Carrying a Torch
The fifth day of the month of Iyar is your Independence Day. Yes — yours! And by this, I mean you, Los Angeles Jews; you, New York Jews; you, Chicago Jews, Sydney Jews, London Jews, Paris Jews. That this day is my Independence Day goes without saying: I was born in Israel, I have lived here for most of my life, and my children have grown up and matured in this county. But I insist it is also yours, the Jews whose Independence Day is July 4, July 14, and all others. You fortunate cousins have two of these to celebrate. Independence Day of your respective countries and the Independence Day that all Jews share (except for those insisting on being annoyingly quarrelsome).
Last week, the Jewish People Policy Institute (JPPI) published a summary of its recommendations based on a yearlong dialogue in which hundreds of Jews around the world participated. Titled “70 Years of Israel-Diaspora Relations: The Next Generation,” this study offers a framework for Israel-Diaspora relations in the coming decades of, one hopes, Jewish independence. The study showed us (John Ruskay and I served as heads of this project) that “Diaspora and Israeli Jews agree that all Jews have a ‘stake’ in the State of Israel and, therefore, the right and duty to help sustain it.” This means that Israel is both a cause for celebration (Independence Day is yours, too) and also a burden (“help sustain it”).
Embracing this burden is not always easy. Israel has problems, it has frustrating habits and questionable policies. Israelis are not always forthcoming, and rarely attentive, and sometimes condescending. For some Jews, having to battle with Israel over these things is torturous and exhausting. And that’s why it is necessary, even essential, that you celebrate Israel’s Independence Day. Israel ought not be just a burden, not just a cause of worry and apprehension, a distant dark cloud of Middle East reality. Israel must be a joy.
Do “Jews” truly believe that all Jews have a stake in the Jewish state? The data we collected at JPPI shows that indeed, they do — with the caveat that “Jews” means many Jews, but not all of them. (I assume there is nothing in the world on which all Jews agree.) But alongside the data, there is also a reality, filled with confusing signals coming from all sides. There are non-Israeli Jews pretending they no longer care (or maybe they truly don’t), and there are Jewish Israelis arguing that Israel and its interests is the only thing that matters (forgetting that Israel is a project for the Jewish people, not the other way around).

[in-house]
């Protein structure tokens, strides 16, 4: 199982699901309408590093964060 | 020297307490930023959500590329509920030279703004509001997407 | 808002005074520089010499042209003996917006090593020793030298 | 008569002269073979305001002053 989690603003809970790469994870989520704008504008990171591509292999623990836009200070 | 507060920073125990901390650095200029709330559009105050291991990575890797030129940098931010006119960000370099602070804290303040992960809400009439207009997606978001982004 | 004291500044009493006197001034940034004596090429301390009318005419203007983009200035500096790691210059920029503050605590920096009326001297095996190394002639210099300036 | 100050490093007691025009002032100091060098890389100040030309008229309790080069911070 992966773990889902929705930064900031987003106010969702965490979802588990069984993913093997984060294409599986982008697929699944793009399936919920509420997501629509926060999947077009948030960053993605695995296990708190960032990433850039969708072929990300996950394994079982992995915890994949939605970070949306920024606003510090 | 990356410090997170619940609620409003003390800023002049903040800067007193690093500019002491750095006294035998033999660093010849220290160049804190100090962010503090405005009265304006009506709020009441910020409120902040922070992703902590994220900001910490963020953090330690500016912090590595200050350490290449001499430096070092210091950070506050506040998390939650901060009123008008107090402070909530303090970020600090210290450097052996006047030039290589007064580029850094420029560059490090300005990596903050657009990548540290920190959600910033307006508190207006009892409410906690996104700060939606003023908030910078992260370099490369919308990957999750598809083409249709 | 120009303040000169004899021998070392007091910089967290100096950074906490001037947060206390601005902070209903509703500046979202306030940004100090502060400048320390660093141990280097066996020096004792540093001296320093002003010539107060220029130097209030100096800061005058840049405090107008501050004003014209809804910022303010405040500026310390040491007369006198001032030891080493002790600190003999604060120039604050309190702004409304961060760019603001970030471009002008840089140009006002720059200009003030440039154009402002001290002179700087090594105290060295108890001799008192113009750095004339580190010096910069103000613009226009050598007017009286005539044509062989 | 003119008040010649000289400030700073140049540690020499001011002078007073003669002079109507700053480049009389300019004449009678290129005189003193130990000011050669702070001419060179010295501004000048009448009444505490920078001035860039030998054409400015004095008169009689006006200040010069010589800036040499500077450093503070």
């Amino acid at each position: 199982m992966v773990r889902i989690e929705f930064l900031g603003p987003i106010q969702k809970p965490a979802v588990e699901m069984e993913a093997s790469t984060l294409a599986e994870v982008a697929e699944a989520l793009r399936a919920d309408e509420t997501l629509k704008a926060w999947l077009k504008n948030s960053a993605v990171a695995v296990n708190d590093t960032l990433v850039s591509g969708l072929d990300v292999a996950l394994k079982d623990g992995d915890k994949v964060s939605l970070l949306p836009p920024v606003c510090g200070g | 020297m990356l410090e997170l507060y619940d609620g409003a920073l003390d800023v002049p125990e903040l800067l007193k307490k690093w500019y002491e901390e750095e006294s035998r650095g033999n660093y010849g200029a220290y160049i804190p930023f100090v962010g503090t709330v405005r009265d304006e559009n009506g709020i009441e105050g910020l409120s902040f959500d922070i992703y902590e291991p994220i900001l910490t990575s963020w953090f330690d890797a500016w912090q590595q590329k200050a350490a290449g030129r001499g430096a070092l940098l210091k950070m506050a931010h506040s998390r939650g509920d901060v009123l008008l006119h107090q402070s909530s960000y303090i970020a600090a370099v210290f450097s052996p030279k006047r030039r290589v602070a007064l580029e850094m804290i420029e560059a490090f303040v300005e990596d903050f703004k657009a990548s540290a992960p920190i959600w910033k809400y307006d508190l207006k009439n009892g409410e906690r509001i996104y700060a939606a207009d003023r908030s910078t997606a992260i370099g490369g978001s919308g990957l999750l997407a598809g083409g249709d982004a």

Israel ought not be just a burden, not just a cause of worry and apprehension. Israel must be a joy.
Consider the following reminder: Last year, representatives of world Jewry were invited to light a torch in the ceremony that opens the Independence Day festivities. Not all Israelis appreciated this move. Israeli author and pundit Irit Linur forcefully argued at the time that “the connection between Israel and Diaspora Jewry sometimes looks like the communications between a mother spaceship and mission control in Houston. But it’s the spaceship that has to get to Mars safely, when all is said and done, whereas the folks in Houston will head home at the end of the day whether the spaceship lands or crashes.” In other words: We Israelis live here and will die if necessary; you American Jews might care for us, but you don’t have real skin in the game. Hence, when the torches are lit in Jerusalem, “the proper place for anyone who’s not an Israeli is in the visitors’ gallery.”
Linur has a case. JPPI makes the opposite case by recommending that Israel “regularly take measures designed to show solidarity with Diaspora Jewry and the recognition of its importance,” including “regular symbolic participation of dignitaries in major Israeli public ceremonies.”
This year, Israel was too late to invite notable Jews (Mayim Bialik, Steven Spielberg) to light a torch and, hence, ended up having no Diaspora representative on its roster of torch lighters.
This ought to be considered a symbolic mishap: Israel’s last-minute-improvisation mentality meets the orderly Jewish-American mentality.
This ought to be considered a positive mishap: Better late than never. Next year, we might get it right.
This ought to be considered a lame invitation: Independence Day is yours, too — come celebrate it, even when the host isn’t the most gracious.
Shmuel Rosner is senior political editor. For more analysis of Israeli and international politics, visit Rosner’s Domain at jewishjournal.com/rosnersdomain.